London 28th October 2016

JD & The Straight Shots photo
JD & Straight Shots

For a part-time band (Jim ‘J.D.’Dolan is a business executive) this outfit seriously cut it, both in terms of material and delivery. They may not do this all the time, but they are absolutely not playing around. The band are all stellar musicians, but any band is only as good as its material and on that basis, they are very, very good indeed. Regular fiddle player Erin Slaver is off the road for a spell, but Mary Jo Stillip and guitarist/vocalist Erin McCarley ensured smooth Americana still flowed without apparent effort.


What we have here is a rare but welcome phenomenon – adult music dealing with adult subjects from a man who is happy to acknowledge in songs like Where I’ve Been, that he has enjoyed more of life than he is going to get now.


Mr Dolan has a wonderfully downbeat tenor that suits his soulful (but never miserable) vocal outings on songs like Lawless, used in a movie soundtrack, but sung by Willie Nelson, and the message anthem Under That Hood, about innocent black teenager Trayvon Martin, shot by a neighbourhood watch operative. The sweeter tones of the Dolan voice were used to great effect on the Spirit cover Nature’s Way, but the finest song of the evening was Better Find A Church – a tale of wrong and redemption that single-handedly encapsulates the entire appeal of this band. It’s their complete grasp of the atmosphere of Americana blues, played sparingly but perfectly, all instruments in perfect harmony, solos spare and carefully placed and played with the skill you’d expect from musicians of this calibre. Girls Night Out enjoyed a spirited Dr John vibe which carried on into Ballyhoo – seeing J.D. adopt a sinister fairground barker persona with great effect.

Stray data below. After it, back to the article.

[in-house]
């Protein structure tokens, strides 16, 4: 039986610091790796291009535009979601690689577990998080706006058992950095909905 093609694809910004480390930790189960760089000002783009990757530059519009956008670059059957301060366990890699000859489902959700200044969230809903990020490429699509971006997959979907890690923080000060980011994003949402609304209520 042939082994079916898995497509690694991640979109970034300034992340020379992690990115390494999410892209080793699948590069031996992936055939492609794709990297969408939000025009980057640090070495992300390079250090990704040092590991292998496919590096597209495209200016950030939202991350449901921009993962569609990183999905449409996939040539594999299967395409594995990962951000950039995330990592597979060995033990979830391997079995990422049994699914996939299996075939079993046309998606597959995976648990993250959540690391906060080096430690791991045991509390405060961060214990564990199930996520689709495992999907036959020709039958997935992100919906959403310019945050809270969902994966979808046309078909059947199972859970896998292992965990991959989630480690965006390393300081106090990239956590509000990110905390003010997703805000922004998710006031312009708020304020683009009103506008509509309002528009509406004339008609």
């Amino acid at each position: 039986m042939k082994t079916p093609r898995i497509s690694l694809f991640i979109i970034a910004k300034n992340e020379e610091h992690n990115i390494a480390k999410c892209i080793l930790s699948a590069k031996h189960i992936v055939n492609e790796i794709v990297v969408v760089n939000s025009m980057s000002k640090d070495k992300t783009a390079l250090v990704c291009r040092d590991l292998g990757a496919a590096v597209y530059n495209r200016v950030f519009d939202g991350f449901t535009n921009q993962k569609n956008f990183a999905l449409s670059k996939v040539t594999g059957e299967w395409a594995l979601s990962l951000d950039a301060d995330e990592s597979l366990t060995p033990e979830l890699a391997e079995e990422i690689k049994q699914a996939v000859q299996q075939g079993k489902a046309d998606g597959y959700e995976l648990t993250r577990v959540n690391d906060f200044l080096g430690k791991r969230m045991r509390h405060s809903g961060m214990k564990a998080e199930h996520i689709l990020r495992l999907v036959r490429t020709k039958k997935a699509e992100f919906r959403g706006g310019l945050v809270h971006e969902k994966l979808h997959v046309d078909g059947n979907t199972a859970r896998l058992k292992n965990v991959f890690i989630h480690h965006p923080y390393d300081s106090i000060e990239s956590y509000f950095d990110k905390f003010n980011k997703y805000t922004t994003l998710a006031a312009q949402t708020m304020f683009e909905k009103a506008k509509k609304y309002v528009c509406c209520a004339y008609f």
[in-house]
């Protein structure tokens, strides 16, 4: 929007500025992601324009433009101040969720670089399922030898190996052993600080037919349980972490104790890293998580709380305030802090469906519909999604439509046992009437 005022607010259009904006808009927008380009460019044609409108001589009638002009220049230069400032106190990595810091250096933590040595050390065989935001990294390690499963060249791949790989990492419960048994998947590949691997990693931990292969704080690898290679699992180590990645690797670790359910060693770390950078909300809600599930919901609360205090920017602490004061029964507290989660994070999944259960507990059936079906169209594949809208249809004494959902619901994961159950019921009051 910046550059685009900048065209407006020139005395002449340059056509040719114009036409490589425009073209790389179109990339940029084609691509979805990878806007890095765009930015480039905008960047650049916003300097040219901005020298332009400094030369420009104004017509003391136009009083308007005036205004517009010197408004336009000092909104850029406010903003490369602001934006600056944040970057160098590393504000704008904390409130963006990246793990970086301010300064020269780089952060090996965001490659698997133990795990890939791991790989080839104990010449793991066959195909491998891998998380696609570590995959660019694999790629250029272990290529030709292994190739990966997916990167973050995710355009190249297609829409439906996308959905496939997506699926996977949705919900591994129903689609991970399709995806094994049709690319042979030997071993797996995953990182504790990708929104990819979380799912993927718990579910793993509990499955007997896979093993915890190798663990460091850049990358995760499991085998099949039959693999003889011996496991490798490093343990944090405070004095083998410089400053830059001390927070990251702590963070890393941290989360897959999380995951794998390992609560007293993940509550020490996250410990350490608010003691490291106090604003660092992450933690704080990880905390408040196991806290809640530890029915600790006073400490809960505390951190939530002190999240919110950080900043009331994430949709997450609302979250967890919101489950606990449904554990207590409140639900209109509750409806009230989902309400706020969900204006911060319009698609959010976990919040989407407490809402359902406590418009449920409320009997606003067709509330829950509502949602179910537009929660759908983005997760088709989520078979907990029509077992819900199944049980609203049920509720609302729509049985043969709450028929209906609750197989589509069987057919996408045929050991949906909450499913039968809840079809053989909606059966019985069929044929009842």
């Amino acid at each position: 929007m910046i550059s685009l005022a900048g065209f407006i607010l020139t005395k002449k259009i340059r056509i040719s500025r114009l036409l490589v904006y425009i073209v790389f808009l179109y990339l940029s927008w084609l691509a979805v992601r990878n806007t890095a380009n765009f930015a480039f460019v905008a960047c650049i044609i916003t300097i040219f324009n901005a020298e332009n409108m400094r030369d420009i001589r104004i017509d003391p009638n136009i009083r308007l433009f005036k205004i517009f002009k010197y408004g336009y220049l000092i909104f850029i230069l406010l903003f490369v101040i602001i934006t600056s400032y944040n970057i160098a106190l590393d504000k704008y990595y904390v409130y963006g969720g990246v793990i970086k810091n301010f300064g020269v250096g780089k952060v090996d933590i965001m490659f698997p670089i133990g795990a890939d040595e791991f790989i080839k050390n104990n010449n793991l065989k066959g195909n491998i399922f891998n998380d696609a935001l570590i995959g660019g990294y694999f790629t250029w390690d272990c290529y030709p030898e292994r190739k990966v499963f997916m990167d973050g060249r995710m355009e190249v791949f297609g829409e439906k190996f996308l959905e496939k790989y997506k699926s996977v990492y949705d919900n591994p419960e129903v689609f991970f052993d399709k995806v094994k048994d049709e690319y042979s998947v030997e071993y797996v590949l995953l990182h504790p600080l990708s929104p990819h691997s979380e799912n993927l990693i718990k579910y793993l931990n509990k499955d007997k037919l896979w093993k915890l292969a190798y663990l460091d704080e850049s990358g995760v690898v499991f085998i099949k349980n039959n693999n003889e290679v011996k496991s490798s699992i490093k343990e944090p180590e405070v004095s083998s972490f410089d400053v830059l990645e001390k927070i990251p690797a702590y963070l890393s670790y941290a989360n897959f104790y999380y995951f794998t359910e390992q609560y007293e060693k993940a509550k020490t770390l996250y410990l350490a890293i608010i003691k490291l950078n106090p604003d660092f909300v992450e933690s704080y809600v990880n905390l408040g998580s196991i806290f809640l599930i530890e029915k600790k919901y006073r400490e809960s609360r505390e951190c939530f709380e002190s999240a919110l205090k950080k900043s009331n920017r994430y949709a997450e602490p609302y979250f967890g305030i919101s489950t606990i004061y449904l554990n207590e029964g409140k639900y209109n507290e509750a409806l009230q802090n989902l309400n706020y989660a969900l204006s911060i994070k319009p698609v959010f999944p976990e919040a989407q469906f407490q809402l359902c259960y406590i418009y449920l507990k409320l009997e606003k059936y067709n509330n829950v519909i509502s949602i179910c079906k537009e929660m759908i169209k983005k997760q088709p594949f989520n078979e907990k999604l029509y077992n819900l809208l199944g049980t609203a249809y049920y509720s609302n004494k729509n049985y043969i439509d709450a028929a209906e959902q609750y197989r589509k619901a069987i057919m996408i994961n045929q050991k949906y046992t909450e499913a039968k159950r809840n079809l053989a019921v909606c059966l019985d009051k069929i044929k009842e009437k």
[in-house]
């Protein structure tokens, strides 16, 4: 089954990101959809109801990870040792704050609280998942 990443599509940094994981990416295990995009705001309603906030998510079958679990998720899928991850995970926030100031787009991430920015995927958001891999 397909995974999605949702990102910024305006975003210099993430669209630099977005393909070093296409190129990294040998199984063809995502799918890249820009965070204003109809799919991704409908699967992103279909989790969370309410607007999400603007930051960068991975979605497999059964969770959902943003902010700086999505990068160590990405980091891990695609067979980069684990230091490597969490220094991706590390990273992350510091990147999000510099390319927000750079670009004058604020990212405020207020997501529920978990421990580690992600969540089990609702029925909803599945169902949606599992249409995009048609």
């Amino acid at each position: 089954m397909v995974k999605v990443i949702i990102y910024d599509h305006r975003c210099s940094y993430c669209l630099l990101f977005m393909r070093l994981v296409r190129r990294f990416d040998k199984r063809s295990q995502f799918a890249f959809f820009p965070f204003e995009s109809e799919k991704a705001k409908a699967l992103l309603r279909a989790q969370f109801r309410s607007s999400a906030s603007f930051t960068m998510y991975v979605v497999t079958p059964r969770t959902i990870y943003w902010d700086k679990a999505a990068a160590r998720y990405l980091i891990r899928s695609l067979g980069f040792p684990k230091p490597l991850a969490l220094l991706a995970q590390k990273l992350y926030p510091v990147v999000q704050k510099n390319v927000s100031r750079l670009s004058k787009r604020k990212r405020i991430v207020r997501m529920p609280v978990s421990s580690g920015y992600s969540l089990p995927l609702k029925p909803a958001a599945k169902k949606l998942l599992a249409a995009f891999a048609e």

The band finished on a high note with Little Feat’s perennial concert favourite Let It Roll, and another appreciative audience built another brick in the band’s road to the recognition they deserve for the lyrical, vocal and musical skill they bring to the table.

Detractors may try and say that this is a businessman’s vanity project, but that is to miss the vital point – if you are not good at what you do, you don’t sell records and tickets or get the major support slots that this band enjoys. It deserves to get bigger and a bigger audience, because this is a great live band who clearly love playing together and the future looks bright. Catch them in 2017 before they take off around the world and everyone else realises what a gem J.D. & The Straight Shot is. You read it here first.